But cases of convergent evolution might help us to deduce deep selection pressures which apply to AI systems as well as biological ones. And if they do, we might be able to say more about what future AI systems might look like, or, if we are lucky, even use some of the selection pressures to shape what systems we get.
This post argues that we should use cases of convergent evolution to look for deep selection pressures which extend to advanced AI systems.
Convergent evolution is a potentially big deal for AI alignment work:
In this post, I’ll:
The body shape of sharks and dolphins is just one of very many examples of convergent evolution in biology. For example:
We can think about convergent evolution in terms of:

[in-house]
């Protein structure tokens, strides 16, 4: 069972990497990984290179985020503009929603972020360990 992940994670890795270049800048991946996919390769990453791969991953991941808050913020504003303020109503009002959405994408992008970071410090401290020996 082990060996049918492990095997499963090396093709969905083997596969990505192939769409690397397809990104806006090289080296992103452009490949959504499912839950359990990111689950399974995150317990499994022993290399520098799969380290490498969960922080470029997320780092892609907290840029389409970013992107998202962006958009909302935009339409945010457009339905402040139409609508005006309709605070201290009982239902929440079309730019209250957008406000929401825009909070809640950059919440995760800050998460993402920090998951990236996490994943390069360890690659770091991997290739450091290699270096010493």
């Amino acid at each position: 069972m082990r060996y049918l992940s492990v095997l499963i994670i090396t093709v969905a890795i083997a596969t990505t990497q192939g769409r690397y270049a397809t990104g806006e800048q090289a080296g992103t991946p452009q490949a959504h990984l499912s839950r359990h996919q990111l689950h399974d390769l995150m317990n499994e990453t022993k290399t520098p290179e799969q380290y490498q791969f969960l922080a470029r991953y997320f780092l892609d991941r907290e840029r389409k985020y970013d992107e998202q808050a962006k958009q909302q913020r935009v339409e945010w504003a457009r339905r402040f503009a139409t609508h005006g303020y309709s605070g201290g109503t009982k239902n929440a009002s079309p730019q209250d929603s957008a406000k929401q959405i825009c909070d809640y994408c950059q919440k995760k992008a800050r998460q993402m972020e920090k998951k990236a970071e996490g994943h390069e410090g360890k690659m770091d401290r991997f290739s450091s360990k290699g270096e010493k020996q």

The basin of convergent evolution is the region of the abstract space in which, once an organism enters the basin, the pull of the selection pressure brings the organism closer to the attractor state.
In the case of sharks and dolphins:
There are some important nuances here.
Firstly, if you back out far enough, cases of convergent evolution are always contingent on something.
Contingent evolution is the process by which organisms develop different traits under the same conditions, because of contingent factors (like random mutations or interspecies encounters). At first, convergent and contingent evolution sound like opposites, but actually they are fractal: every instance of convergent evolution is contingent on some higher level thing. To take our shark and dolphin example, their body shape is contingent on them both being vertebrates. Invertebrates under the same conditions don’t develop that sort of body shape.